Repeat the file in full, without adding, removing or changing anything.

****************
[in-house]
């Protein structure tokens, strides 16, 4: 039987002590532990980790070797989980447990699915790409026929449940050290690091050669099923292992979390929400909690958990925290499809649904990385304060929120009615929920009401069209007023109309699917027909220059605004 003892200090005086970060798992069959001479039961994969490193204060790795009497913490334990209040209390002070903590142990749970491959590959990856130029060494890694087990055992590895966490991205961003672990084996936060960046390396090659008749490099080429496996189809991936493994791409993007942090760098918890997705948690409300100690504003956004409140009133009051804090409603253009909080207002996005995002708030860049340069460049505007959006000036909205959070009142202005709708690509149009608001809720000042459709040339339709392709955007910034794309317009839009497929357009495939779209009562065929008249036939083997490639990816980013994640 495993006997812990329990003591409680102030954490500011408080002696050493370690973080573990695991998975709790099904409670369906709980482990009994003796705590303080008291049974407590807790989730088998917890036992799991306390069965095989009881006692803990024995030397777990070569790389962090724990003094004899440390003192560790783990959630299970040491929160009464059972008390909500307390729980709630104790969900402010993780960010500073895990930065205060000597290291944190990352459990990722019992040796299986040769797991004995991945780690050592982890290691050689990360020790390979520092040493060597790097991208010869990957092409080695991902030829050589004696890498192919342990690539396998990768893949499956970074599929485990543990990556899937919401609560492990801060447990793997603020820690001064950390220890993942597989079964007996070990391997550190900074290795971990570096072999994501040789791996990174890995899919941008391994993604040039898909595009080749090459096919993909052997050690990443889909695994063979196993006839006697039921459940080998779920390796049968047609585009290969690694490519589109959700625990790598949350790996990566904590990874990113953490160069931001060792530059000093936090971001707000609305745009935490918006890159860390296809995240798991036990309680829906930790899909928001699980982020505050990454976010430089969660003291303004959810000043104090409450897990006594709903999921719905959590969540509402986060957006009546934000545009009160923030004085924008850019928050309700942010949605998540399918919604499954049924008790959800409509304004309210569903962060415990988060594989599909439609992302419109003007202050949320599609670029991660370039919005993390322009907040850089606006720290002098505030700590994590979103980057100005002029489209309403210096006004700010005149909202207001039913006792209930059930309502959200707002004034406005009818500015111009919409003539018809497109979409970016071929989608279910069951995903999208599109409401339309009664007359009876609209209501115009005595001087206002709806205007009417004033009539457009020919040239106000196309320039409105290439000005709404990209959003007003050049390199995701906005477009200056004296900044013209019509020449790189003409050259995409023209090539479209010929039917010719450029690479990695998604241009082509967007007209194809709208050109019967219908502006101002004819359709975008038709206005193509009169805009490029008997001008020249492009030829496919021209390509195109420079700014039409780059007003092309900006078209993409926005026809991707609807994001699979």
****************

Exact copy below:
[in-house]
């Protein structure tokens, strides 16, 4: 039987002590532990980790070797989980447990699915790409026929449940050290690091050669099923292992979390929400909690958990925290499809649904990385304060929120009615929920009401069209007023109309699917027909220059605004 003892200090005086970060798992069959001479039961994969490193204060790795009497913490334990209040209390002070903590142990749970491959590959990856130029060494890694087990055992590895966490991205961003672990084996936060960046390396090659008749490099080429496996189809991936493994791409993007942090760098918890997705948690409300100690504003956004409140009133009051804090409603253009909080207002996005995002708030860049340069460049505007959006000036909205959070009142202005709708690509149009608001809720000042459709040339339709392709955007910034794309317009839009497929357009495939779209009562065929008249036939083997490639990816980013994640 495993006997812990329990003591409680102030954490500011408080002696050493370690973080573990695991998975709790099904409670369906709980482990009994003796705590303080008291049974407590807790989730088998917890036992799991306390069965095989009881006692803990024995030397777990070569790389962090724990003094004899440390003192560790783990959630299970040491929160009464059972008390909500307390729980709630104790969900402010993780960010500073895990930065205060000597290291944190990352459990990722019992040796299986040769797991004995991945780690050592982890290691050689990360020790390979520092040493060597790097991208010869990957092409080695991902030829050589004696890498192919342990690539396998990768893949499956970074599929485990543990990556899937919401609560492990801060447990793997603020820690001064950390220890993942597989079964007996070990391997550190900074290795971990570096072999994501040789791996990174890995899919941008391994993604040039898909595009080749090459096919993909052997050690990443889909695994063979196993006839006697039921459940080998779920390796049968047609585009290969690694490519589109959700625990790598949350790996990566904590990874990113953490160069931001060792530059000093936090971001707000609305745009935490918006890159860390296809995240798991036990309680829906930790899909928001699980982020505050990454976010430089969660003291303004959810000043104090409450897990006594709903999921719905959590969540509402986060957006009546934000545009009160923030004085924008850019928050309700942010949605998540399918919604499954049924008790959800409509304004309210569903962060415990988060594989599909439609992302419109003007202050949320599609670029991660370039919005993390322009907040850089606006720290002098505030700590994590979103980057100005002029489209309403210096006004700010005149909202207001039913006792209930059930309502959200707002004034406005009818500015111009919409003539018809497109979409970016071929989608279910069951995903999208599109409401339309009664007359009876609209209501115009005595001087206002709806205007009417004033009539457009020919040239106000196309320039409105290439000005709404990209959003007003050049390199995701906005477009200056004296900044013209019509020449790189003409050259995409023209090539479209010929039917010719450029690479990695998604241009082509967007007209194809709208050109019967219908502006101002004819359709975008038709206005193509009169805009490029008997001008020249492009030829496919021209390509195109420079700014039409780059007003092309900006078209993409926005026809991707609807994001699979």